Privacy XFN

Welcome to this week’s Privacy XFN, curating the best reads at the intersection of data privacy and tech for better cross-functional outcomes. Coming in at just over 1,200 words, we’re covering Apple's new App Tracking Transparency feature in iOS 14.5 and the fallout, new research on bipartisan support emerging for a national privacy law, an update on Florida's Data Privacy bill, and more.

—The Transcend team

Apple released iOS 14.5 on Monday, which comes with a long-awaited privacy feature called App Tracking Transparency (ATT). ATT forces apps to obtain user permission before they can track a user's activity and share it with other apps or websites. 


  • ATT affects Apple’s ID for Advertisers (IDFA), which enables advertisers to measure iOS users’ activity across apps. This helps them better target ads and gauge the success of their marketing campaigns.
  • Before the release of iOS 14.5, users had to opt out if they didn't want to be tracked. However, apps will now be required to ask users to opt in before they can begin tracking their activity.
  • The move will benefit Apple's ad business as advertisers will be given more data if they purchase Apple’s ad space instead of third parties.
  • China's app moves: On Monday, Chinese regulators issued new guidelines mandating that apps must obtain permission from users before they aggregate personal information. They must also be transparent about what information will be collected and how it will be used.


There's bipartisan support for the U.S. Congress to pass a national data privacy standard, as states move to introduce their own privacy legislation in the interim. Eighty-three percent of all voters said establishing a national standard should be a  “top” or “important” priority for Congress this year. It's a view held by 86% of Democrats and 81% of Republicans.


  • 75% of voters believe states should establish guidelines for data collection, while 72% believe it's Congress's job.
  • Last month, Rep. Suzan DelBene (D-Wash.) introduced the Information Transparency and Personal Data Act. Besides this bill, there has been little progress on the issue so far during this congressional session.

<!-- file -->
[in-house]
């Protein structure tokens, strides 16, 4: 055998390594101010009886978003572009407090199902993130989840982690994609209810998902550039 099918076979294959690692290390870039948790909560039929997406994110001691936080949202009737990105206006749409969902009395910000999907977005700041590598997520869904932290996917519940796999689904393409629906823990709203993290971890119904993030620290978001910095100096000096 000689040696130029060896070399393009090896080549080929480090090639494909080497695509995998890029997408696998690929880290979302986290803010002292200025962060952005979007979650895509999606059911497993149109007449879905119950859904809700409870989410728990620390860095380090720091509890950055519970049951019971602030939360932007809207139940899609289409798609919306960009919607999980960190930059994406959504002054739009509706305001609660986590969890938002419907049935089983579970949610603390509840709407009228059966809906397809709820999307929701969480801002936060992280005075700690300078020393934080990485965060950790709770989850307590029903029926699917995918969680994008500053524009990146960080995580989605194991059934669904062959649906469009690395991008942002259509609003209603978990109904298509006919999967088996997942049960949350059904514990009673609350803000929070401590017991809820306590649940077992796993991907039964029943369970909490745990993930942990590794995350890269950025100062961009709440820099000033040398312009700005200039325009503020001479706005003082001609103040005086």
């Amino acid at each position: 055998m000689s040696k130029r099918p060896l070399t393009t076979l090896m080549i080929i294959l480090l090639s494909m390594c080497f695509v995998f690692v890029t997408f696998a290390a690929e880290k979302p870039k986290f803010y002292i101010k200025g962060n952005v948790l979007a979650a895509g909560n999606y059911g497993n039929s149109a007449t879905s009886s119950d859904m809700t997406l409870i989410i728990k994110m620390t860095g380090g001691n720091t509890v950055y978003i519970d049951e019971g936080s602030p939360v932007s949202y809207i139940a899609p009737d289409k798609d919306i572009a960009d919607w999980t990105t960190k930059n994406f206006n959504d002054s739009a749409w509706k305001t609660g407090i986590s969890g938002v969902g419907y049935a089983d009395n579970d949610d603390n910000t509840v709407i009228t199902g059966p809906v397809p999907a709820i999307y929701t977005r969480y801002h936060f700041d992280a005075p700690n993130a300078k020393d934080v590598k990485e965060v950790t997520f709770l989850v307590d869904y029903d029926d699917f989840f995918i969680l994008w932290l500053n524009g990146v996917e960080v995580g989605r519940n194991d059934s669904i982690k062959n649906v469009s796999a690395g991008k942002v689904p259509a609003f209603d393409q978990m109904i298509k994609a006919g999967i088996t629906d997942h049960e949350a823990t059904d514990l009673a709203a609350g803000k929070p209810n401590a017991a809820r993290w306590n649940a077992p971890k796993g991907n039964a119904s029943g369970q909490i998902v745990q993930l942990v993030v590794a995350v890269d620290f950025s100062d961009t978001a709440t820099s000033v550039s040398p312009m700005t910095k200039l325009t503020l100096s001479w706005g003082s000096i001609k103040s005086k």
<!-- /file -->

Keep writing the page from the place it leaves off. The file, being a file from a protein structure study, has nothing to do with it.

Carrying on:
• California passed the first state privacy law in 2018, which led to more states such as Virginia and Illinois exploring their options.


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While we await more news from D.C. on a federal bill, the Florida House approved a new consumer privacy bill. Under the bill, companies will have to be transparent about the consumer data they're aggregating and are required to delete it if requested. Companies that ignore consumer requests and sell data without permission can be sued under the personal cause of action provision.


  • Florida Gov. Ron DeSantis is looking to curb the influence of big tech companies and address concerns from conservatives over censorship.
  • Major businesses strongly oppose the bill and have argued they'd incur billions in compliance costs. It's unknown how long it would take to establish the necessary infrastructure and protocols to ensure compliance.
  • What's next? The bill now goes to the state Senate, where there is strong opposition to the personal cause of action provision.


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Facial recognition technology should be banned in the EU, argued the European Data Protection Supervisor (EDPS). The agency was commenting on proposed EU rules for use of artificial intelligence (AI), including allowing facial recognition to be employed to look for criminals, terrorists, or missing children.